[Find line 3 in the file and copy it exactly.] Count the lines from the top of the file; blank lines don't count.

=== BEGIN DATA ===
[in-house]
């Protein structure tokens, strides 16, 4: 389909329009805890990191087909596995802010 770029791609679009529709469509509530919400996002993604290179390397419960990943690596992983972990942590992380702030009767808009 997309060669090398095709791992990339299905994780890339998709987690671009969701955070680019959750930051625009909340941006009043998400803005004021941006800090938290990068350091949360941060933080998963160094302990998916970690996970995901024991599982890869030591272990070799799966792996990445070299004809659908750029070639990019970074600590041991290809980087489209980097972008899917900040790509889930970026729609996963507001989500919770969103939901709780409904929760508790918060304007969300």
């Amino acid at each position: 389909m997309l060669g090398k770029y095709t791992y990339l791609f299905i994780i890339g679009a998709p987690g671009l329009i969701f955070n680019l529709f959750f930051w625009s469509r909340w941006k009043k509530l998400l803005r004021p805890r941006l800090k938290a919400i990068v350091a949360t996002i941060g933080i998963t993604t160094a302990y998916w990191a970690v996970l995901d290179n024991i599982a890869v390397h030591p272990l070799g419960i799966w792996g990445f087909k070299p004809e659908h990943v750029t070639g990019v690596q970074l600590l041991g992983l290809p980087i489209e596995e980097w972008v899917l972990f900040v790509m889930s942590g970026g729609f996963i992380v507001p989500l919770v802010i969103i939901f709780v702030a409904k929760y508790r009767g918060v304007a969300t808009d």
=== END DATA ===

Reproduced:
């Amino acid at each position: 389909m997309l060669g090398k770029y095709t791992y990339l791609f299905i994780i890339g679009a998709p987690g671009l329009i969701f955070n680019l529709f959750f930051w625009s469509r909340w941006k009043k509530l998400l803005r004021p805890r941006l800090k938290a919400i990068v350091a949360t996002i941060g933080i998963t993604t160094a302990y998916w990191a970690v996970l995901d290179n024991i599982a890869v390397h030591p272990l070799g419960i799966w792996g990445f087909k070299p004809e659908h990943v750029t070639g990019v690596q970074l600590l041991g992983l290809p980087i489209e596995e980097w972008v899917l972990f900040v790509m889930s942590g970026g729609f996963i992380v507001p989500l919770v802010i969103i939901f709780v702030a409904k929760y508790r009767g918060v304007a969300t808009d």